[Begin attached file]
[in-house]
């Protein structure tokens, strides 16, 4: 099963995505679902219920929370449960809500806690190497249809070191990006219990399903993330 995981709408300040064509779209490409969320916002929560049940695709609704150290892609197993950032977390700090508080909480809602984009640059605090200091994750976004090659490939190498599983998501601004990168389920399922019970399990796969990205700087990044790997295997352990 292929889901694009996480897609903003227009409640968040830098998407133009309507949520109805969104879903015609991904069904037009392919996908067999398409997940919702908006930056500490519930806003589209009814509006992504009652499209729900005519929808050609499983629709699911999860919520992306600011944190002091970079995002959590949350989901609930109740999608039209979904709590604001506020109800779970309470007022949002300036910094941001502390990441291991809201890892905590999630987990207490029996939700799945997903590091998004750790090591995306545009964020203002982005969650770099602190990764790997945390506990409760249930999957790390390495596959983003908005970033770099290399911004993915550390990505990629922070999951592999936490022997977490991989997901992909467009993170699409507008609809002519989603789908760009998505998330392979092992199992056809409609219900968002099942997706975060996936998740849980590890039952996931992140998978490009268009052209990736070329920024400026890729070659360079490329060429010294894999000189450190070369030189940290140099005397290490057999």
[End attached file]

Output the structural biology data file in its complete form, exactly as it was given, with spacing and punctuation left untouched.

[in-house]
């Protein structure tokens, strides 16, 4: 099963995505679902219920929370449960809500806690190497249809070191990006219990399903993330 995981709408300040064509779209490409969320916002929560049940695709609704150290892609197993950032977390700090508080909480809602984009640059605090200091994750976004090659490939190498599983998501601004990168389920399922019970399990796969990205700087990044790997295997352990 292929889901694009996480897609903003227009409640968040830098998407133009309507949520109805969104879903015609991904069904037009392919996908067999398409997940919702908006930056500490519930806003589209009814509006992504009652499209729900005519929808050609499983629709699911999860919520992306600011944190002091970079995002959590949350989901609930109740999608039209979904709590604001506020109800779970309470007022949002300036910094941001502390990441291991809201890892905590999630987990207490029996939700799945997903590091998004750790090591995306545009964020203002982005969650770099602190990764790997945390506990409760249930999957790390390495596959983003908005970033770099290399911004993915550390990505990629922070999951592999936490022997977490991989997901992909467009993170699409507008609809002519989603789908760009998505998330392979092992199992056809409609219900968002099942997706975060996936998740849980590890039952996931992140998978490009268009052209990736070329920024400026890729070659360079490329060429010294894999000189450190070369030189940290140099005397290490057999």